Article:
Our first report asked the question: Does having a mental health condition disproportionately affect a person’s eligibility for welfare benefits?
The majority of CAML staff and volunteers who participated in the research reported that clients affected by mental health are disproportionately disadvantaged when it comes to claiming benefits. Our research suggests this problem is most evident in relation to ESA, which was mentioned specifically by 66% of CAML respondents. The problem was also identified by respondents in relation to other benefits including: PIP, Universal Credit, Job Seekers Allowance, Housing Benefit, Attendance Allowance and Child Tax Credits.
How is ESA experienced by individuals affected by mental health?
Our second report builds on the first and focuses on how employment and support allowance is experienced by those affected by mental health. It includes those with a mental health diagnosis, and the people who support and care for them.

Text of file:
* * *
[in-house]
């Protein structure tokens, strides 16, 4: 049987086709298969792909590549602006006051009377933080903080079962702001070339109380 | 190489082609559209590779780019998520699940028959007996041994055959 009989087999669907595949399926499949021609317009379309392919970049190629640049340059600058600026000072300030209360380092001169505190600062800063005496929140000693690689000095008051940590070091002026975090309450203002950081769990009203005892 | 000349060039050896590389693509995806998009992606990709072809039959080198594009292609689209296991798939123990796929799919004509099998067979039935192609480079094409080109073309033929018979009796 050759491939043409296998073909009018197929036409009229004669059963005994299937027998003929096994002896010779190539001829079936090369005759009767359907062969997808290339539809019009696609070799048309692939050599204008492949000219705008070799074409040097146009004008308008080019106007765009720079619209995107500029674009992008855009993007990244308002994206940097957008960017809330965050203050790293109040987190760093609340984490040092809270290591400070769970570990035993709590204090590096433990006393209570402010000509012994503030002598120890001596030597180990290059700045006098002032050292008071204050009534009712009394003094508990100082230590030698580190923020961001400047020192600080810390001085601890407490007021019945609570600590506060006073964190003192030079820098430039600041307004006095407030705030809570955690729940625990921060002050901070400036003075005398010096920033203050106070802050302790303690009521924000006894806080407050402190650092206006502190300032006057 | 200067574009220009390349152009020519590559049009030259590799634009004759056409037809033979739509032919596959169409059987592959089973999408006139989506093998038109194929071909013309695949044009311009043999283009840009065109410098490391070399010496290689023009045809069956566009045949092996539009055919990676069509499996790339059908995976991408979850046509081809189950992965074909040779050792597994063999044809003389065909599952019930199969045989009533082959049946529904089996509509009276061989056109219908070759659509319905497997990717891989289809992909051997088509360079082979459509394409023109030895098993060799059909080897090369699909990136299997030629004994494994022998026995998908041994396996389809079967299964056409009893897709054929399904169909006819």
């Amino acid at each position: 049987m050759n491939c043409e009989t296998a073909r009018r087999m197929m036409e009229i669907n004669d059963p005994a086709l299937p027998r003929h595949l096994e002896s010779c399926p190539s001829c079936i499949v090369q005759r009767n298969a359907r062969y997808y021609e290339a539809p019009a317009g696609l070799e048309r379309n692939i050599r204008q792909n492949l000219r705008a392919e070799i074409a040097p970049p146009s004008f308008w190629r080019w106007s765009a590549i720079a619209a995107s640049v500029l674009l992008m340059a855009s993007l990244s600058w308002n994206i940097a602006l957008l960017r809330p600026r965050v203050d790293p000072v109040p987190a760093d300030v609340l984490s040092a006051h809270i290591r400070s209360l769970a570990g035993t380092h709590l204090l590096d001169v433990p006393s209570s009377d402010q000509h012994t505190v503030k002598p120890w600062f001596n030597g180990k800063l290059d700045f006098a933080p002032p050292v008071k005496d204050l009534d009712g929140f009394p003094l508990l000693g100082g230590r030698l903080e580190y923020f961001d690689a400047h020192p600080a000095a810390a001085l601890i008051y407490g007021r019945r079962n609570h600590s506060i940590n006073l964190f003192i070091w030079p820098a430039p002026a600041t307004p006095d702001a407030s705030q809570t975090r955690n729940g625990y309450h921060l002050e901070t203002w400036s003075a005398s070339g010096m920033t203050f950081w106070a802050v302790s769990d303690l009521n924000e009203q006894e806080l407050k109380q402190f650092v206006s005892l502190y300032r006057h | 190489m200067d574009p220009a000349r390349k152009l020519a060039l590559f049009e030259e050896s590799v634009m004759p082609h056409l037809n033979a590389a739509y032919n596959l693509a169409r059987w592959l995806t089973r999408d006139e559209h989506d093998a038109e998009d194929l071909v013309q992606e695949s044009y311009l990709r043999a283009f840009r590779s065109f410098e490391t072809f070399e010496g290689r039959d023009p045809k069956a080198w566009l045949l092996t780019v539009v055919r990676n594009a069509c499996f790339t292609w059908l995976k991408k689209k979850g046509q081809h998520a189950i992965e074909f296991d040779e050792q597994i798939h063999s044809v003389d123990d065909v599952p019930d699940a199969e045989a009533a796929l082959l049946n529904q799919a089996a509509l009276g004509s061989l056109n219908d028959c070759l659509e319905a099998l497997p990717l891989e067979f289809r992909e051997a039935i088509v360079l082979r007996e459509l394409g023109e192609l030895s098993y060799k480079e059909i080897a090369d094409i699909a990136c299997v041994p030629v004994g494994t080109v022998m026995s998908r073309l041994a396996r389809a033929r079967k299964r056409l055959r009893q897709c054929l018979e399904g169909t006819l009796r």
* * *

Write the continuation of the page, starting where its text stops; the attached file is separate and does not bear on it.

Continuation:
How do those affected by mental health, and those who support them, experience Personal Independence Payments (PIP)?
Our third report focuses on how those affected by mental health, and those who support them, experience Personal Independence Payments (PIP). The report highlights experiences of individuals with a mental health diagnosis, individuals concerned about their mental wellbeing, family members & carers, CA Merton and Lambeth volunteers and advisers/support professionals.